The US District Court of Nevada finds Bundy guilty of trespassing on federal land with his cattle as well as finding him in arrears with the BLM, noting that he has not paid grazing fees since 1993. It permanently bans Bundy from grazing his cattle on the Bunkerville allotment. The court commends the BLM’s restraint in not confronting Bundy. Bundy, who represented himself, appeals the ruling and continues to graze his cattle on the land.
The Las Vegas police tell the BLM that they believe armed ranchers are planning a standoff in case the BLM moves to impound Bundy’s cattle. The BLM does not attempt to impound Bundy’s cattle or to make him pay his outstanding debt.
Bundy and some of his fellow ranchers say that the federal government has no rights to the 87% of the land it owns in that state. Bundy and his associates say that Nevada’s state rights invalidate federal rights. An area resident says that federal laws and court decisions mean nothing, and calls their resistance “a revolutionary war.” Bundy says:
I’m still saying the state of Nevada owns that land, and the federal government has been an encroacher. I’m not moving my cattle. We have … rights.
He says his personal rights to the land trump federal law, and that his rights derive from his contention that his Mormon ancestors were using the land well before the federal government claimed authority over it.
Tensions between the BLM and Nevada ranchers who refuse to pay fees or comply with regulations escalates. A small bomb goes off in the US Forest Service office in Carson City. Forest Service spokesperson Erin O’Connor says,
If it was sent as a message, we got it.
Federal workers travel the area in pairs and stay in contact with their offices for fear of being assaulted. Forest Service official Jim Nelson says:
I’m concerned about the safety of my employees. They can’t go to church in these communities without having someone say something. Their kids are harassed in school. Stores and restaurants are not serving them.
Nelson says that the government manages the land for the best use of ranchers and everyone else, and that unattended, free-ranging cows that graze the land illegally despoil the protected springs and stream banks. Bundy says:
They’ve taken their authority and abused it. I’m not being regulated to death anymore.
Bundy, still refusing to pay his grazing fees to the federal government, sends a payment check to Clark County instead. The county returns his check, citing a lack of jurisdiction.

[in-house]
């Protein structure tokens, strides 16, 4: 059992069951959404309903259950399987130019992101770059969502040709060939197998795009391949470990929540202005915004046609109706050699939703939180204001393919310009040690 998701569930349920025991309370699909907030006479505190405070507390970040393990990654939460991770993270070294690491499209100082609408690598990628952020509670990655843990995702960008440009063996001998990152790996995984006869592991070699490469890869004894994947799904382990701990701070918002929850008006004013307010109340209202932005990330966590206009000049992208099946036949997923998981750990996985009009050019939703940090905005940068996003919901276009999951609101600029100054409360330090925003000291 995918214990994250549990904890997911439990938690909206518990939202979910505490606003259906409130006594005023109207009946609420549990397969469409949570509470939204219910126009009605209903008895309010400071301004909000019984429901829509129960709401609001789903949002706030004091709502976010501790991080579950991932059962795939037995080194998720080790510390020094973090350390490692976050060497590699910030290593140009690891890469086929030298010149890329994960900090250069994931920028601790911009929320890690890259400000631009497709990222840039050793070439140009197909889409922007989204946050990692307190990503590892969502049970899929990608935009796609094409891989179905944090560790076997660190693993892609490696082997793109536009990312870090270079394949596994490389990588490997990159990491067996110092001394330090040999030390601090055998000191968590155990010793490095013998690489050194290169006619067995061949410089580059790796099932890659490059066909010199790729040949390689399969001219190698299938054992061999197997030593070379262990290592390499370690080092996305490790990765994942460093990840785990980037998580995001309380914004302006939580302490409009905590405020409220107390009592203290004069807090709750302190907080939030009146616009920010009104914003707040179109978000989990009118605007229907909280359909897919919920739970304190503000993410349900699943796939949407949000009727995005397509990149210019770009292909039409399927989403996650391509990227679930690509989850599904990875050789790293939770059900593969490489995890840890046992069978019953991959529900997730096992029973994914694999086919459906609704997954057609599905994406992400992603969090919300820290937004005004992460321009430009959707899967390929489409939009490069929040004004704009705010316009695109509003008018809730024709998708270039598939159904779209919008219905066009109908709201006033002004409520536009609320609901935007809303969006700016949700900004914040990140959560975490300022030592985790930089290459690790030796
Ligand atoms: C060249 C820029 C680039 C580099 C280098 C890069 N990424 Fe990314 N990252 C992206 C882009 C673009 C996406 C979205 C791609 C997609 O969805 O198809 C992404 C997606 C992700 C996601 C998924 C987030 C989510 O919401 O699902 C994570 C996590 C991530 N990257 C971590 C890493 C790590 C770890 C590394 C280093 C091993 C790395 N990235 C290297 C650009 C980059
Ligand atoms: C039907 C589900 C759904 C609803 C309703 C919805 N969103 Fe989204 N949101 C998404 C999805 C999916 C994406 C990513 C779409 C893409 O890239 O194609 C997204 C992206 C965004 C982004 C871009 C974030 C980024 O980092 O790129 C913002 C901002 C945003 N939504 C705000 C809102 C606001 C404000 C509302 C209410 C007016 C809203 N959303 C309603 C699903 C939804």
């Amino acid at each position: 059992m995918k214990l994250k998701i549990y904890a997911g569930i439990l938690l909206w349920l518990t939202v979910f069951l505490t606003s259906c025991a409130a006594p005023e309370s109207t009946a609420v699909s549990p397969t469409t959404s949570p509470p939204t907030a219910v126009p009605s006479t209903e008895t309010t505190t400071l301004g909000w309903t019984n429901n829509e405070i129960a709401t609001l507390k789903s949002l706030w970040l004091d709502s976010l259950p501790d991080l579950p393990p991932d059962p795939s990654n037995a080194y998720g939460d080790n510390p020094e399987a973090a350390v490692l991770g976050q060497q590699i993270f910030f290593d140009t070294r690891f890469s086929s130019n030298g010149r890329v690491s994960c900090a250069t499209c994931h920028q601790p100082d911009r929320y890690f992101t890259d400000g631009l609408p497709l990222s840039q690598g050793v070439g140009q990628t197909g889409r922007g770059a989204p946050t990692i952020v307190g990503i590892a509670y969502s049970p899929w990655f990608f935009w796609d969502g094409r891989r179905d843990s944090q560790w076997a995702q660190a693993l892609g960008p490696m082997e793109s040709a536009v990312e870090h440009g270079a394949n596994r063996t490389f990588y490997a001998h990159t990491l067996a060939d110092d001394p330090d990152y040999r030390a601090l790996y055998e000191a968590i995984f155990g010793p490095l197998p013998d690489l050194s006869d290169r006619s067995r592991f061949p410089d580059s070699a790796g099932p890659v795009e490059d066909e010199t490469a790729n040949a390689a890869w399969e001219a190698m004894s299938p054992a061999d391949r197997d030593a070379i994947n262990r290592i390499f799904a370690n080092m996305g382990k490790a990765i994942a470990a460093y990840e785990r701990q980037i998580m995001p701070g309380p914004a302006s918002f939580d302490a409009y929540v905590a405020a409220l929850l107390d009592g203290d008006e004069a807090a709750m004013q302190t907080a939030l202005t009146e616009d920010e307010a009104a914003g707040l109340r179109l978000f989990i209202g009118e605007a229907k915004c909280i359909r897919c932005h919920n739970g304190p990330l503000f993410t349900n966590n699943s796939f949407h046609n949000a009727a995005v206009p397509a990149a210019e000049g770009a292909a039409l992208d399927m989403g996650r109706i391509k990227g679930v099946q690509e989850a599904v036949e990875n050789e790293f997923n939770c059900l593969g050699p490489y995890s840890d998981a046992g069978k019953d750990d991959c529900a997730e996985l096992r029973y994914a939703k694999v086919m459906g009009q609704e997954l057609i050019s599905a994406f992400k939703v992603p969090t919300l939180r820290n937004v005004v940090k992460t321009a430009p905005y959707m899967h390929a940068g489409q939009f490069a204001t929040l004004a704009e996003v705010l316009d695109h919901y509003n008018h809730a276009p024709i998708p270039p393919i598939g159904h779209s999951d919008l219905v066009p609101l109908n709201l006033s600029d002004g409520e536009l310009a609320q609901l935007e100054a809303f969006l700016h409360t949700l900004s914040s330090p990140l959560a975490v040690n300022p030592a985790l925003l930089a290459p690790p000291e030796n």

The BLM wins a federal judgment against Bundy. The court finds that he owes $25,218 in grazing fees and delinquent fees. Bundy refuses to pay. At one point, he throws away a notice left on the dashboard of his car. According to BLM figures, Bundy now owes over $90,142 in grazing fees and penalties.
The BLM offers a ten-year grazing permit to Bundy, written to alleviate the impact of his cattle on the endangered desert tortoise habitat by capping his allowance of grazing cattle to 150 head. Bundy refuses to accept the permit and continues to graze his cattle on the Bunkerville allotment, which by now consists of over 10,486 acres of National Park Service land at the northern end of the Lake Mead National Recreation Area. He also stops paying his federal grazing fees (approximately $2/head) in what he calls a “protest” against the permit. The Washington Post reports,
Cliven Bundy, whose family homesteaded his ranch in 1877 and who accuses the government of a “land grab,” are digging in for a fight and say they will not willingly sell their grazing privileges to create another preserve.
The BLM revokes his permit to graze, and begins closely tracking his delinquent grazing fees. The BLM is charging Bundy $1.35 per month per head of cattle to graze on federal land.
The desert tortoise is officially listed as a threatened species by the US Fish and Wildlife Service. Among the land designated as a tortoise habitat is the federally managed area near Bunkerville, Nevada, where Bundy has been grazing his cattle for years.
Bundy applies for a transfer of his father’s permit to graze cattle on federally managed land. Bundy is already grazing his cattle illegally on the land. The BLM denies the permit, citing unpaid delinquent fees. Bundy continues to graze his cattle on the federal land.
Nevada rancher Cliven Bundy begins paying grazing fees in order to use publicly owned lands for his cattle.
Rancher David Bundy is found to be delinquent on his grazing fees to the BLM. He will eventually pay what he owes.
David Bundy, the father of future rancher Cliven Bundy, applies for permission to graze cattle on federally owned land in the Gold Butte area north of Las Vegas. The Bureau of Land Management (BLM) grants the request.
David Bundy brings his family, including his two-year old son Cliven, from Bundyville, Arizona and buys a 160-acre ranch in Clark County, Nevada from Raoul and Ruth Leavitt. Water rights are transferred to Bundy’s land, but do not impact the federally managed land surrounding the ranch.